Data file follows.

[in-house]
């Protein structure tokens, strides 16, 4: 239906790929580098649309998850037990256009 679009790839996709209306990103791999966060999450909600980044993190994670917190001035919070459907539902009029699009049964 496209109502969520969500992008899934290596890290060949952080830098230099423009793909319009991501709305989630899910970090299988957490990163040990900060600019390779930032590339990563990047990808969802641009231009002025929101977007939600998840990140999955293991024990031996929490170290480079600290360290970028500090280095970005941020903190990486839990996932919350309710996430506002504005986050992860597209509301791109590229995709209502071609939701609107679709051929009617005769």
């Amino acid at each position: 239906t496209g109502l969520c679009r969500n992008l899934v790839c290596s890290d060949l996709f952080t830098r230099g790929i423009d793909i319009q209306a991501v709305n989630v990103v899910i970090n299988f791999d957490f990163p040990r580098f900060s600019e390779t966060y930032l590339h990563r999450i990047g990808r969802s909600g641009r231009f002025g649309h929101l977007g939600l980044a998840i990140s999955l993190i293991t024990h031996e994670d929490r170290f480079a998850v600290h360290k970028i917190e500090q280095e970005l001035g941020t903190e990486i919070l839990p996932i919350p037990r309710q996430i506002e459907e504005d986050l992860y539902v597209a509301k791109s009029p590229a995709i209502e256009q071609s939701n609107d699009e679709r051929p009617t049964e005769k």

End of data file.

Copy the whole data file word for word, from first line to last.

[in-house]
């Protein structure tokens, strides 16, 4: 239906790929580098649309998850037990256009 679009790839996709209306990103791999966060999450909600980044993190994670917190001035919070459907539902009029699009049964 496209109502969520969500992008899934290596890290060949952080830098230099423009793909319009991501709305989630899910970090299988957490990163040990900060600019390779930032590339990563990047990808969802641009231009002025929101977007939600998840990140999955293991024990031996929490170290480079600290360290970028500090280095970005941020903190990486839990996932919350309710996430506002504005986050992860597209509301791109590229995709209502071609939701609107679709051929009617005769």
């Amino acid at each position: 239906t496209g109502l969520c679009r969500n992008l899934v790839c290596s890290d060949l996709f952080t830098r230099g790929i423009d793909i319009q209306a991501v709305n989630v990103v899910i970090n299988f791999d957490f990163p040990r580098f900060s600019e390779t966060y930032l590339h990563r999450i990047g990808r969802s909600g641009r231009f002025g649309h929101l977007g939600l980044a998840i990140s999955l993190i293991t024990h031996e994670d929490r170290f480079a998850v600290h360290k970028i917190e500090q280095e970005l001035g941020t903190e990486i919070l839990p996932i919350p037990r309710q996430i506002e459907e504005d986050l992860y539902v597209a509301k791109s009029p590229a995709i209502e256009q071609s939701n609107d699009e679709r051929p009617t049964e005769k």